# Queues don’t matter when you can JUMP them

Queues don’t matter when you can JUMP them – Grosvenor et al. 2015

The Cambridge Systems at Scale team are on a roll. Hot on the heels of the excellent Musketeer paper from Eurosys 2015 comes this paper on QJUMP which last week won a best paper award at NSDI’15.

Distributed systems design involves trade-offs. One of those trade-offs we often have to make is between optimising for throughput and optimising for (low) latency. Mixing high throughput and low latency workloads on the same network sounds like a recipe for problems. Yet as we saw in the Borg paper there are excellent utilisation reasons for doing just this. A predictable consequence is tail latency, something we have also looked at in previous editions of The Morning Paper (The Tail at Scale, Blade):

Many datacenter applications are sensitive to tail latencies. Even if as few as one machine in 10,000 is a straggler, up to 18% of requests can experience high latency. This has a tangible impact on user engagement and thus potential revenue. One source of latency tails is network interference: congestion from throughput-intensive applications causes queueing that delays traffic from latency-sensitive applications.

In their evaluation, the authors found that mixing MapReduce and memcached traffic in the same network extended memcached latency in the tail by 85x compared to an interference free network. Similar effects were observed with the PTPd low-latency clock synchronisation daemon, and the Naid data-flow computation framework. This leads to the insight that if the low-latency application packets can somehow ‘jump the queue’ and take priority over the less latency sensitive application packets then we can mitigate these effects. Of course, with enough low-latency traffic we’ll also get interference between low-latency applications as well (due to contention at network switches) – we can solve that problem by rate limiting.

Our exploratory experiments demonstrate that applications are sensitive to network interference, and that network interference occurs primarily as a result of shared switch queues. QJUMP therefore tackles network interference by reducing switch queueing: essentially, if we can reduce the amount of queueing in the network, then we will also reduce network interference. In the extreme case, if we can place a low, finite bound on queueing, then we can fully control network interference. This idea forms the basis of QJUMP.

Suppose a switch has four input ports, a packet arriving at a port will wait for at most three other packets (one at each of the other three input ports) before being serviced. Now consider a multi-hop, multi-host network. Assume that each host has only one connection to the network, and in the worst case with n hosts, n-1 of them can all try to send a packet to the nth host at the same time – this gives a ‘network fan-in’ of n-1. From this we can find an upper bound on the worst case end-to-end packet delay which is given by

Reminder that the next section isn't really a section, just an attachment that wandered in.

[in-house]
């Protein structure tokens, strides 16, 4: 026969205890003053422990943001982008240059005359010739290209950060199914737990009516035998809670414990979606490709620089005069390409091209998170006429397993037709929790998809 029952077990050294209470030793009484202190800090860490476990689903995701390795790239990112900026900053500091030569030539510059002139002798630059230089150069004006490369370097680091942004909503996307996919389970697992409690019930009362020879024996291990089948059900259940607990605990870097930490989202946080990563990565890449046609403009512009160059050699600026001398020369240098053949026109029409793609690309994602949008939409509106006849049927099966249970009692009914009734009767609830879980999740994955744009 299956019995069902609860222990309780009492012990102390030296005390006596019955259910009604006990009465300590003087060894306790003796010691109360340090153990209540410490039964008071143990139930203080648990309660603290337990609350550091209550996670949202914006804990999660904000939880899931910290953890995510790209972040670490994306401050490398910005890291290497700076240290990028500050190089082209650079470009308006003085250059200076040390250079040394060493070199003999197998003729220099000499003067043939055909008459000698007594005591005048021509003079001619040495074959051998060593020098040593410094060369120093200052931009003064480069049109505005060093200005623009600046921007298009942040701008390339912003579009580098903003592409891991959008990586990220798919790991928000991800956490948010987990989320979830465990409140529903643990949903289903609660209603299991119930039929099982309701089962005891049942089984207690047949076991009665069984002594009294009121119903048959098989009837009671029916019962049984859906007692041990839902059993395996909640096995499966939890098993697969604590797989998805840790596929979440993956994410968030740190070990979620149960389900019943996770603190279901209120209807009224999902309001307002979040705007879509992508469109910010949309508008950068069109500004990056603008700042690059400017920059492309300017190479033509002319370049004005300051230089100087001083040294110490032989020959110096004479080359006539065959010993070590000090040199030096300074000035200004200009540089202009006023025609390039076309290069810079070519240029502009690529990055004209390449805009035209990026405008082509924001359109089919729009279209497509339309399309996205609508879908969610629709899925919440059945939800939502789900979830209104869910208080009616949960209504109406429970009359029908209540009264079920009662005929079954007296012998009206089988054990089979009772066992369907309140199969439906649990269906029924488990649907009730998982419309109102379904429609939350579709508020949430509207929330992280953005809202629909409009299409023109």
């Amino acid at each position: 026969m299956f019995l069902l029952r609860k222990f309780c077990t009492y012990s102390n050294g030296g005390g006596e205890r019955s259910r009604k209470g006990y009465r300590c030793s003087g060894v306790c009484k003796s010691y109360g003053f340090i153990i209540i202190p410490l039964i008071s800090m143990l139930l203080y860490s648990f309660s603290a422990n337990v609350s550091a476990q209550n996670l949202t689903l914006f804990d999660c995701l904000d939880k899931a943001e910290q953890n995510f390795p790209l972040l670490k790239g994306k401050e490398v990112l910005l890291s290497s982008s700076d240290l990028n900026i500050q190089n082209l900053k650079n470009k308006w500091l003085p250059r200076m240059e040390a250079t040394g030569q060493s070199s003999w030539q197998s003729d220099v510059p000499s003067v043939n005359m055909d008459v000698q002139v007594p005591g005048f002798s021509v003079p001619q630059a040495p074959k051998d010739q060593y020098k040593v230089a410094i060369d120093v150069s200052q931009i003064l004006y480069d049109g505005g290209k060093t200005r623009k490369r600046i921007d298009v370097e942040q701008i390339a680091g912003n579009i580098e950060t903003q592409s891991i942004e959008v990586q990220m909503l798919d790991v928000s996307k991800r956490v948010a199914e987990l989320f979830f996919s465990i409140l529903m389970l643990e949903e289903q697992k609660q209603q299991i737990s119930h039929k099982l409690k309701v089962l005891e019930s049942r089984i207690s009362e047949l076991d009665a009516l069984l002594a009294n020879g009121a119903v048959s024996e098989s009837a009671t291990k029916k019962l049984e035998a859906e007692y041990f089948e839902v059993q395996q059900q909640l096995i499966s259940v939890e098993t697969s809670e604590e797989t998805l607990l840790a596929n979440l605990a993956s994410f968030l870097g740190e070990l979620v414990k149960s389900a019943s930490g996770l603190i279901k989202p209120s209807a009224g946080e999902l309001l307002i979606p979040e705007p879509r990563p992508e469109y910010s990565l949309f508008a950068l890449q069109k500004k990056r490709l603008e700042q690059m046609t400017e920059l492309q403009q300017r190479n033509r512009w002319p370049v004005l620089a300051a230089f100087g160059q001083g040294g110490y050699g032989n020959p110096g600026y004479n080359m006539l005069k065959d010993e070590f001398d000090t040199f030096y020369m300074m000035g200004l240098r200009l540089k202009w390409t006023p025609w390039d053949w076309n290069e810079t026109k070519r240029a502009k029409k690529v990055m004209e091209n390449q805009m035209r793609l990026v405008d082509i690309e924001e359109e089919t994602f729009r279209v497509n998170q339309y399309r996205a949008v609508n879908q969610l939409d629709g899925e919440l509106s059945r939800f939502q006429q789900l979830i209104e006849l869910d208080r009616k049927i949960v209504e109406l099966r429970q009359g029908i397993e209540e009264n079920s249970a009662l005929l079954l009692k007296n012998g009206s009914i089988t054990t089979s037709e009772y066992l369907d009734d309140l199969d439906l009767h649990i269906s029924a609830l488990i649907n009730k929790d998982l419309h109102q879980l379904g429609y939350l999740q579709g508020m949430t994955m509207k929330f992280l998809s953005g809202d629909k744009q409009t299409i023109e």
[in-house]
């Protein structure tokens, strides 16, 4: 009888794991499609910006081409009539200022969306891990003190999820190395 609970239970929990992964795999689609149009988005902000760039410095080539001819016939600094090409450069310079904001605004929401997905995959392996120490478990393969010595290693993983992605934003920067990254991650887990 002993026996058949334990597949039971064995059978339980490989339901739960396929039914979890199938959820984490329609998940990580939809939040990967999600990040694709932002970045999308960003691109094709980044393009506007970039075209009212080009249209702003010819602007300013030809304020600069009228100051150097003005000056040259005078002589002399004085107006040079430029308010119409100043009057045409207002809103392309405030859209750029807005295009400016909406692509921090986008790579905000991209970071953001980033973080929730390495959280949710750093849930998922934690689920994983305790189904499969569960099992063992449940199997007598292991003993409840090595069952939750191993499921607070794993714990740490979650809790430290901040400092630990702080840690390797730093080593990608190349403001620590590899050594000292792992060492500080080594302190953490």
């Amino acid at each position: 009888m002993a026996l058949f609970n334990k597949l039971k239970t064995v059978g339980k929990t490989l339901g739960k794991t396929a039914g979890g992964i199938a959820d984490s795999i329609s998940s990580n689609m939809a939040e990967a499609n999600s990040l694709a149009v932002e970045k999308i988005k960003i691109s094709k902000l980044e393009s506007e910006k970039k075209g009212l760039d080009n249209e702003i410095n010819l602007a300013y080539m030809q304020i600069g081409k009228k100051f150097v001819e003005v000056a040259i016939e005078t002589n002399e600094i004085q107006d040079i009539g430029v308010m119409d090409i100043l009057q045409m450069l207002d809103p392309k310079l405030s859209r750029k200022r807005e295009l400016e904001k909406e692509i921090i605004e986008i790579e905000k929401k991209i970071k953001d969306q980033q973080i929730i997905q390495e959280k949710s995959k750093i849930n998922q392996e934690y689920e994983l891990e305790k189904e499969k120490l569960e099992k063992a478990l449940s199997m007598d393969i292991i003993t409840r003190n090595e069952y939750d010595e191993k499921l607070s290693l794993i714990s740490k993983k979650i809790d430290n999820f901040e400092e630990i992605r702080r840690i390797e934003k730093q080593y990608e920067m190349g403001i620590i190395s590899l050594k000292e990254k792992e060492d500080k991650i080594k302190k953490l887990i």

(n * (maximum packet size/rate of the slowest link in bits per second))
+ cumulative hop delay


We refer to the result from Equation 1 (above) as a network epoch. Intuitively, a network epoch is the maximum time that an idle network will take to service one packet from every sending host, regardless of the source, destination or timing of those packets. If all hosts are rate-limited so that they can- not issue more than one packet per epoch, no permanent queues can build up and the end-to-end network delay bound will be maintained forever.

If all hosts in a network share the same time source, we can use truly synchronized epochs, but assuming they don’t there’s still a good solution.

As an alternative, we can allow the network to become mesochronous. That is, we require all network epochs in the system to occur at the same frequency, but impose no restriction on the phase relationship between epochs.

In the worst case, this doubles the length of a network epoch.

However, unlike the Internet, datacenters have well-known network structures (i.e. host counts and link rates), and the bulk of the network is under the control of a single authority. In this environment, we can enforce system-wide policies, and calculate specific rate-limits which take into account worst-case behavior, ultimately allowing us to provide a guaranteed bound on network latency.

If all hosts are rate limited so that they only issue one packet per network epoch, then no packet will take more than one network epoch to be delivered in the worst case.

This scheme has the effect of dramatically restricting throughput as the number of hosts rises, and is overly pessimistic. Let’s assume that fewer than n hosts send to the same destination at the same time. We can introduce a throughput factor f, such that only n/f senders are assumed to simultaneously send to the same destination. Tuning the throughput factor f allows us to trade-off between highest throughput (f=n), lowest-latency (f=1), or any point inbetween.